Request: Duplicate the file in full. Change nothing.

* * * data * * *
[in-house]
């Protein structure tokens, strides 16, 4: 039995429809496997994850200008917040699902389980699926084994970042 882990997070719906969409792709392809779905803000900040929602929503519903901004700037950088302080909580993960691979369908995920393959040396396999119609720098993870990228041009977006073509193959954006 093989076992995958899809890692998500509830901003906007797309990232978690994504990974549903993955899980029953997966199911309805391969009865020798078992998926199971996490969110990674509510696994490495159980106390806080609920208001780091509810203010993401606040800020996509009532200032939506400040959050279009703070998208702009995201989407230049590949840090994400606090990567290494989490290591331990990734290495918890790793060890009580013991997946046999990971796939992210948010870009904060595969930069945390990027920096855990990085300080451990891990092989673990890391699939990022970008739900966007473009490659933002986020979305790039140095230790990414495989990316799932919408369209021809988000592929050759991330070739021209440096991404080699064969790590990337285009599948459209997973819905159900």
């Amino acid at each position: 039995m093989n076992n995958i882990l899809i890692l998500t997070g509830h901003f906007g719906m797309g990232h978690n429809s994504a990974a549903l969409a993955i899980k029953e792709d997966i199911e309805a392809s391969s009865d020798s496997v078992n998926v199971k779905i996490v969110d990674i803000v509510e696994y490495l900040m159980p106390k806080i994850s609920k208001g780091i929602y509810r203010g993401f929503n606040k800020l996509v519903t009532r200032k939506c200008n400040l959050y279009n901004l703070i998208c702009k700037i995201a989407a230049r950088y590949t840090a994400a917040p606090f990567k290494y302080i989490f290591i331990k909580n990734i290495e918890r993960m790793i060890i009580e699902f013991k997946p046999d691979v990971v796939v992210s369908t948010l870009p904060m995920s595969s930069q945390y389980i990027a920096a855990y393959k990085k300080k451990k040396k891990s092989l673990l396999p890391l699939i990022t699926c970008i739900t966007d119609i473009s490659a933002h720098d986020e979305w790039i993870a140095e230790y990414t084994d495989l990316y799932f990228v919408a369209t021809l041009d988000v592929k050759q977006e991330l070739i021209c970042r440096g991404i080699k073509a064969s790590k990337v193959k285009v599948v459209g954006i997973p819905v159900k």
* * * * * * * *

[in-house]
């Protein structure tokens, strides 16, 4: 039995429809496997994850200008917040699902389980699926084994970042 882990997070719906969409792709392809779905803000900040929602929503519903901004700037950088302080909580993960691979369908995920393959040396396999119609720098993870990228041009977006073509193959954006 093989076992995958899809890692998500509830901003906007797309990232978690994504990974549903993955899980029953997966199911309805391969009865020798078992998926199971996490969110990674509510696994490495159980106390806080609920208001780091509810203010993401606040800020996509009532200032939506400040959050279009703070998208702009995201989407230049590949840090994400606090990567290494989490290591331990990734290495918890790793060890009580013991997946046999990971796939992210948010870009904060595969930069945390990027920096855990990085300080451990891990092989673990890391699939990022970008739900966007473009490659933002986020979305790039140095230790990414495989990316799932919408369209021809988000592929050759991330070739021209440096991404080699064969790590990337285009599948459209997973819905159900």
């Amino acid at each position: 039995m093989n076992n995958i882990l899809i890692l998500t997070g509830h901003f906007g719906m797309g990232h978690n429809s994504a990974a549903l969409a993955i899980k029953e792709d997966i199911e309805a392809s391969s009865d020798s496997v078992n998926v199971k779905i996490v969110d990674i803000v509510e696994y490495l900040m159980p106390k806080i994850s609920k208001g780091i929602y509810r203010g993401f929503n606040k800020l996509v519903t009532r200032k939506c200008n400040l959050y279009n901004l703070i998208c702009k700037i995201a989407a230049r950088y590949t840090a994400a917040p606090f990567k290494y302080i989490f290591i331990k909580n990734i290495e918890r993960m790793i060890i009580e699902f013991k997946p046999d691979v990971v796939v992210s369908t948010l870009p904060m995920s595969s930069q945390y389980i990027a920096a855990y393959k990085k300080k451990k040396k891990s092989l673990l396999p890391l699939i990022t699926c970008i739900t966007d119609i473009s490659a933002h720098d986020e979305w790039i993870a140095e230790y990414t084994d495989l990316y799932f990228v919408a369209t021809l041009d988000v592929k050759q977006e991330l070739i021209c970042r440096g991404i080699k073509a064969s790590k990337v193959k285009v599948v459209g954006i997973p819905v159900k």